Learning Spanish after French
I have studied Spanish for about 4 years now and just got back from a language immersion trip in Spain for 6 weeks where I was forbidden to speak a word of English the entire time. (I had a host family and all that other good stuff like classes every day) I just returned back to the U.S. and I've decided to take up French.
In Spanish, the conjugations are quite clear to who and what you are talking about (with the exception of subjunctive and a few tenses like imperfect past and conditional). Also because they are so different, you normally can drop the pronoun and just say "Tengo hambre" Instead of "Yo tengo hambre".
What I've learned from French is that the spellings of the conjugations are quite distinct but the pronunciations are quite similar if not the same between people.
My question is, do you need to clearly state every time the pronoun before your verb?
Thank you very much! P.S. if you have any tips for people like me who already can speak Spanish to help with French, that would be great :)
I'll be interested to see how you find French after Spanish. I am relatively new to French after studying Spanish for years. One thing that has surprised me is that in some ways French feels a lot more similar to English than Spanish. There are a lot of shared words and similar words which can make it very easy to see the connection between the two languages. In some cases the words are spelled the same in both English and French.
One of the things you may find a bit challenging is that there are some French verbs that are very similar to Spanish verbs but have different meanings. One example is the French verb entendre (to hear) which I invariably read and understand as the Spanish verb entender (to understand). I also find French verb conjugations to be somewhat more difficult because of the verb endings being largely silent; so it's more about memorization, especially for irregular verbs.
By far the hardest aspect for me so far is French pronunciation. After a few months and hours and hours of oral practice, I still struggle a lot. My pronunciation is choppy and heavily accented, and sometimes I get really discouraged. I'm confident that with continued attention and practice I'll get better.
If I have one tip for you in pronunciation, it is that French pronunciation does not necessarily line up with the words. It's pronounced more in linked syllables that blend words. For example, the sentence "J'habite aux Etas-Unis" is pronounced something like a smooth, flowing "zhah-bee-toh-zay-tah-zew-nee".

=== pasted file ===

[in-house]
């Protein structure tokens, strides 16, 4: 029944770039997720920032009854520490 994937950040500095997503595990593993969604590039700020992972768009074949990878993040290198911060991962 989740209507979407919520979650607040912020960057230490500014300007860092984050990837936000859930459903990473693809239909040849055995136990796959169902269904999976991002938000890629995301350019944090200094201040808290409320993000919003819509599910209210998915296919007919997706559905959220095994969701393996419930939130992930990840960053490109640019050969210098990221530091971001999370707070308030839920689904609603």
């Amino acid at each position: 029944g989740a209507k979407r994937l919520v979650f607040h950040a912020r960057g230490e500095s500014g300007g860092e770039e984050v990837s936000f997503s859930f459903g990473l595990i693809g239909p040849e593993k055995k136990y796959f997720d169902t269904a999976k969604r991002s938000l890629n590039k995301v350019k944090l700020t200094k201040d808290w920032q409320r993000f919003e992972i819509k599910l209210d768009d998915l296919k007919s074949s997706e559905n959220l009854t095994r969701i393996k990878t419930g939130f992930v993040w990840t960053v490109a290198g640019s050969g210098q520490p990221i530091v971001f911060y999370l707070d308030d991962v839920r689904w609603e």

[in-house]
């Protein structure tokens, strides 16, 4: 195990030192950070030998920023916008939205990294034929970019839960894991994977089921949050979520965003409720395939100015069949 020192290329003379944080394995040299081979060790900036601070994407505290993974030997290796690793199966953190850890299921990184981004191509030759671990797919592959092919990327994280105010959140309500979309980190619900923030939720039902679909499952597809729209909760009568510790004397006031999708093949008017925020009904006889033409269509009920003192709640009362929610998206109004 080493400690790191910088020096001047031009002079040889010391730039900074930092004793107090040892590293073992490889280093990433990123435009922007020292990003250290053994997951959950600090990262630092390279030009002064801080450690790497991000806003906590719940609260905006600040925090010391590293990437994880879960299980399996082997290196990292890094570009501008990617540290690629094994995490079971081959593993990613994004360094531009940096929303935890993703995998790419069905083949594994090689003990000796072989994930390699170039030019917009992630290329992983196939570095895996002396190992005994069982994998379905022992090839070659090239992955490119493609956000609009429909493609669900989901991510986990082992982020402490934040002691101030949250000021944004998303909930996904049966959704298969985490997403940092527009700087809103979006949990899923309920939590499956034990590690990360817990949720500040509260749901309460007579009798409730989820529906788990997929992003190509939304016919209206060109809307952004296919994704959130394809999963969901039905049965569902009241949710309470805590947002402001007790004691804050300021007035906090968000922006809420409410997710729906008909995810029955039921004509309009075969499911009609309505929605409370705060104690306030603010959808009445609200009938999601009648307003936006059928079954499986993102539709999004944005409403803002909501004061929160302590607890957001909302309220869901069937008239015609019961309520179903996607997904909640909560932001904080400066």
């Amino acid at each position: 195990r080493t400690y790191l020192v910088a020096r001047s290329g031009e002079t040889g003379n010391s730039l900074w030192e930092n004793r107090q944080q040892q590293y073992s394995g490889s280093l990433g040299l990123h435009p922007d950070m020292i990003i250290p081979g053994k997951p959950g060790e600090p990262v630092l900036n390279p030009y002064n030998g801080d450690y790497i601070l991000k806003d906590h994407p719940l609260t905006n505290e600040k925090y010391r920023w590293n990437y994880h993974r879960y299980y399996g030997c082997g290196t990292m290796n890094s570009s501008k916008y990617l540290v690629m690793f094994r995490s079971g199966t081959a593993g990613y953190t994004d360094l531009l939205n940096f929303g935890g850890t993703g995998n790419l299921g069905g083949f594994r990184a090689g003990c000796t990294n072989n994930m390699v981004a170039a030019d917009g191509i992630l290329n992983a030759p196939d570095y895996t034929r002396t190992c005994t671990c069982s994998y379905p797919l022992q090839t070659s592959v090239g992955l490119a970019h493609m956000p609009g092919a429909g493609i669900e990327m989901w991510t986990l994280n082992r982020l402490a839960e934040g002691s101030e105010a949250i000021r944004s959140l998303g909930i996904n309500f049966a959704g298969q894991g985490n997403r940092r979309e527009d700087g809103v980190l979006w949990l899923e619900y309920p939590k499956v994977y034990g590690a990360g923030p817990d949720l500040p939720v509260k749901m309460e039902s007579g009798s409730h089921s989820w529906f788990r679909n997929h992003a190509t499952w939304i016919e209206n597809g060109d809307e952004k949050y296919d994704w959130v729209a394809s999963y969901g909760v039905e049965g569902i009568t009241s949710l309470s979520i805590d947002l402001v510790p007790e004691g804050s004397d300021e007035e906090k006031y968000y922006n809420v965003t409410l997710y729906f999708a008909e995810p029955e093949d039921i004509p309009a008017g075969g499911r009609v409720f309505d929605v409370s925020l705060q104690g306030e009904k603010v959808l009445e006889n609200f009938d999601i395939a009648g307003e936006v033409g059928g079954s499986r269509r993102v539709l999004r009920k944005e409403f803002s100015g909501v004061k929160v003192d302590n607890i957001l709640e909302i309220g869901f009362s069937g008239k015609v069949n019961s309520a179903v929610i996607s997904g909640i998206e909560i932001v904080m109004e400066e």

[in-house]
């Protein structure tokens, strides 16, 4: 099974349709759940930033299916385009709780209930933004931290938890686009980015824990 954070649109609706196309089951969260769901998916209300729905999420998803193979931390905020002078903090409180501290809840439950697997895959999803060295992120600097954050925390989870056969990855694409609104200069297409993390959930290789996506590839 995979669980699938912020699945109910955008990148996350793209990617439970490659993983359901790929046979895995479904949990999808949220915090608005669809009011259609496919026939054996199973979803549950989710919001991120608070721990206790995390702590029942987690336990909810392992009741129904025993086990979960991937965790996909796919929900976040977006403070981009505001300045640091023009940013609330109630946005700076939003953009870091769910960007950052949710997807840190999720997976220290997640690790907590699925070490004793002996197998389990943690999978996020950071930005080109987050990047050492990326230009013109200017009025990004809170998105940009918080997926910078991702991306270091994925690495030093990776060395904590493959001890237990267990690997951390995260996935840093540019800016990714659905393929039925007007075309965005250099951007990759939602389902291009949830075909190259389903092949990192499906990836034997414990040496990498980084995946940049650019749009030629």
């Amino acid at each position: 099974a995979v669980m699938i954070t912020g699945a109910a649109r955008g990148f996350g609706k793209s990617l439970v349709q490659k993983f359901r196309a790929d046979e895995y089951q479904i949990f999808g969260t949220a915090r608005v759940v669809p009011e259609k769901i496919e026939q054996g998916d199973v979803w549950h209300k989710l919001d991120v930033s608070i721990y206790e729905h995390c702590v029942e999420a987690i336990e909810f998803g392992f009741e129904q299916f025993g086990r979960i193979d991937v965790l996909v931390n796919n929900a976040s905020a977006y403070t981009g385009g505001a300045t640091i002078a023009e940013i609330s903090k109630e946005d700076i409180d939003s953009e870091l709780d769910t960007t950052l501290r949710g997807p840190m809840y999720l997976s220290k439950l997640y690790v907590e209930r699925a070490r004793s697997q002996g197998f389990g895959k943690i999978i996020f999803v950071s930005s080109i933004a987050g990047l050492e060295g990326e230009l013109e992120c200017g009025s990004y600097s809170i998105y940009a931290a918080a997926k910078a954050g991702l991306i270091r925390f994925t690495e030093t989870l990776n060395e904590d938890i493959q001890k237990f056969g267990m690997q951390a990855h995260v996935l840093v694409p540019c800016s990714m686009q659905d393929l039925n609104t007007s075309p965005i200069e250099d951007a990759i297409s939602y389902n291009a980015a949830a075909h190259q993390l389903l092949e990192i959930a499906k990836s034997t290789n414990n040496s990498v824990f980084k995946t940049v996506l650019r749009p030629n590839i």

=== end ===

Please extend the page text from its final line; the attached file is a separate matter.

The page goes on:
Best wishes in your studies.
Not only do you always have to use the pronoun before the verb, you have to use an article (definite, indefinite, or partitive) before the nouns.
I learned Spanish first, to a fairly decent level as you have, and when I decided to learn French I did the "French for Spanish speakers" course. It will slow you down some, but at least you won't lose your Spanish while you learn French. That was a big concern of mine.
Taking the French for Spanish speakers course is a great suggestion. Once you become somewhat comfortable with French, you might consider doing the Spanish for French speakers course, too or instead, as it will have you write about 80% of your replies in French, rather than in Spanish.
Pronunciation in French is challenging and takes some effort. I took 2 years of college-level a very long time ago, and have had classes, travel, and various French-speaking friends along the way.
One of my French teachers once told me, "You know, most English speaking people have trouble pronouncing the French U, you can do it but you use it when you shouldn't." Sigh! I'd worked on learning the U but apparently need to spend more time figuring out when to use it. I still need work on liasons and enchainement.
After refreshing my French with Duolingo (thanks Duo!) a couple years ago, I took a B2 French literature class at Alliance Française. All the other people in the class had been in the same class for 10 years! Every single one of them still sometimes had some problems with pronunciation when reading aloud.
So, if you're finding French pronunciation challenging, you are not alone. Because I learned some Spanish as a very small child, Spanish pronunciation seems much easier for me.
Here are a few things that have been helpful to me in learning pronunciation:
With the Duolingo speaking exercises, speak very slowly and clearly. It's not terribly natural but it sometimes wouldn't accept it otherwise. Or, you can turn off the speaking exercises and learn pronunciation another way.
Youtube videos are really great for learning the alphabet (I always start there) as well as for other pronunciation videos.
Reading and listening to the same text is helpful. As a beginner, you'll need something easy, but can eventually work up to podcasts with transcripts, audiobooks with books, movies in French with subtitles in French, and so on.